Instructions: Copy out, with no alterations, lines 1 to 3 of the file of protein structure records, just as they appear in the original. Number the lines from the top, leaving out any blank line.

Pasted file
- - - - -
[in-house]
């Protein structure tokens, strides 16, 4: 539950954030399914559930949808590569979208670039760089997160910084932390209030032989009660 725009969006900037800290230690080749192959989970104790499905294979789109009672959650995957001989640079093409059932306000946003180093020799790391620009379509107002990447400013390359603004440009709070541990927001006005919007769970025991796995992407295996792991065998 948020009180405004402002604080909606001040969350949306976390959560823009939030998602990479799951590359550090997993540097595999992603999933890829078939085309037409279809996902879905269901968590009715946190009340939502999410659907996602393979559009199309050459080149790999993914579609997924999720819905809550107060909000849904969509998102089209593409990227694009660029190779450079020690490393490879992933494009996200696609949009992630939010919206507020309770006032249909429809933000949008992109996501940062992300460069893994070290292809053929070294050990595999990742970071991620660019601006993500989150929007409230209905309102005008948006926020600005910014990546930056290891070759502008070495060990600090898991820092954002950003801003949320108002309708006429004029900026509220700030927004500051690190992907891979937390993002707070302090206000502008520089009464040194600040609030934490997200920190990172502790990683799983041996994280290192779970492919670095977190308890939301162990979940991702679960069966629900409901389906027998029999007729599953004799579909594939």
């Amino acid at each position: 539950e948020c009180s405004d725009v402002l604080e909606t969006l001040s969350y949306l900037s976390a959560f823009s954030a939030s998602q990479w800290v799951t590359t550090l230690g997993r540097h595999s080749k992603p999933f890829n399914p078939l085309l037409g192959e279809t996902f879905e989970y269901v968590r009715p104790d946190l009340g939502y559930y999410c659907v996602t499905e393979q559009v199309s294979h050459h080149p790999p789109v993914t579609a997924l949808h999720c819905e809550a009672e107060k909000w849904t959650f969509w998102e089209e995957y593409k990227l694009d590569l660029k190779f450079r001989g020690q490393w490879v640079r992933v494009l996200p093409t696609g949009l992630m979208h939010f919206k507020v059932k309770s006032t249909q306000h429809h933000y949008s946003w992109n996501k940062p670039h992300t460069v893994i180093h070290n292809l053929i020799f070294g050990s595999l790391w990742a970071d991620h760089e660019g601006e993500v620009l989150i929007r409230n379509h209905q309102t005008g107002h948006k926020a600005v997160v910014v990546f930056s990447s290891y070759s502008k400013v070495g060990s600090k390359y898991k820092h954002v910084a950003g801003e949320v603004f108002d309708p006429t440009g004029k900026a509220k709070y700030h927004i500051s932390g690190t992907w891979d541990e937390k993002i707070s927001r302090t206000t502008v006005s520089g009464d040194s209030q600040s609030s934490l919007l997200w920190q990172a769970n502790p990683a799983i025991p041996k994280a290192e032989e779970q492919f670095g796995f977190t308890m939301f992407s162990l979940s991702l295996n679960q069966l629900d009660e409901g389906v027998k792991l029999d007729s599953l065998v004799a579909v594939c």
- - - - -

[in-house]
């Protein structure tokens, strides 16, 4: 539950954030399914559930949808590569979208670039760089997160910084932390209030032989009660 725009969006900037800290230690080749192959989970104790499905294979789109009672959650995957001989640079093409059932306000946003180093020799790391620009379509107002990447400013390359603004440009709070541990927001006005919007769970025991796995992407295996792991065998 948020009180405004402002604080909606001040969350949306976390959560823009939030998602990479799951590359550090997993540097595999992603999933890829078939085309037409279809996902879905269901968590009715946190009340939502999410659907996602393979559009199309050459080149790999993914579609997924999720819905809550107060909000849904969509998102089209593409990227694009660029190779450079020690490393490879992933494009996200696609949009992630939010919206507020309770006032249909429809933000949008992109996501940062992300460069893994070290292809053929070294050990595999990742970071991620660019601006993500989150929007409230209905309102005008948006926020600005910014990546930056290891070759502008070495060990600090898991820092954002950003801003949320108002309708006429004029900026509220700030927004500051690190992907891979937390993002707070302090206000502008520089009464040194600040609030934490997200920190990172502790990683799983041996994280290192779970492919670095977190308890939301162990979940991702679960069966629900409901389906027998029999007729599953004799579909594939």
């Amino acid at each position: 539950e948020c009180s405004d725009v402002l604080e909606t969006l001040s969350y949306l900037s976390a959560f823009s954030a939030s998602q990479w800290v799951t590359t550090l230690g997993r540097h595999s080749k992603p999933f890829n399914p078939l085309l037409g192959e279809t996902f879905e989970y269901v968590r009715p104790d946190l009340g939502y559930y999410c659907v996602t499905e393979q559009v199309s294979h050459h080149p790999p789109v993914t579609a997924l949808h999720c819905e809550a009672e107060k909000w849904t959650f969509w998102e089209e995957y593409k990227l694009d590569l660029k190779f450079r001989g020690q490393w490879v640079r992933v494009l996200p093409t696609g949009l992630m979208h939010f919206k507020v059932k309770s006032t249909q306000h429809h933000y949008s946003w992109n996501k940062p670039h992300t460069v893994i180093h070290n292809l053929i020799f070294g050990s595999l790391w990742a970071d991620h760089e660019g601006e993500v620009l989150i929007r409230n379509h209905q309102t005008g107002h948006k926020a600005v997160v910014v990546f930056s990447s290891y070759s502008k400013v070495g060990s600090k390359y898991k820092h954002v910084a950003g801003e949320v603004f108002d309708p006429t440009g004029k900026a509220k709070y700030h927004i500051s932390g690190t992907w891979d541990e937390k993002i707070s927001r302090t206000t502008v006005s520089g009464d040194s209030q600040s609030s934490l919007l997200w920190q990172a769970n502790p990683a799983i025991p041996k994280a290192e032989e779970q492919f670095g796995f977190t308890m939301f992407s162990l979940s991702l295996n679960q069966l629900d009660e409901g389906v027998k792991l029999d007729s599953l065998v004799a579909v594939c």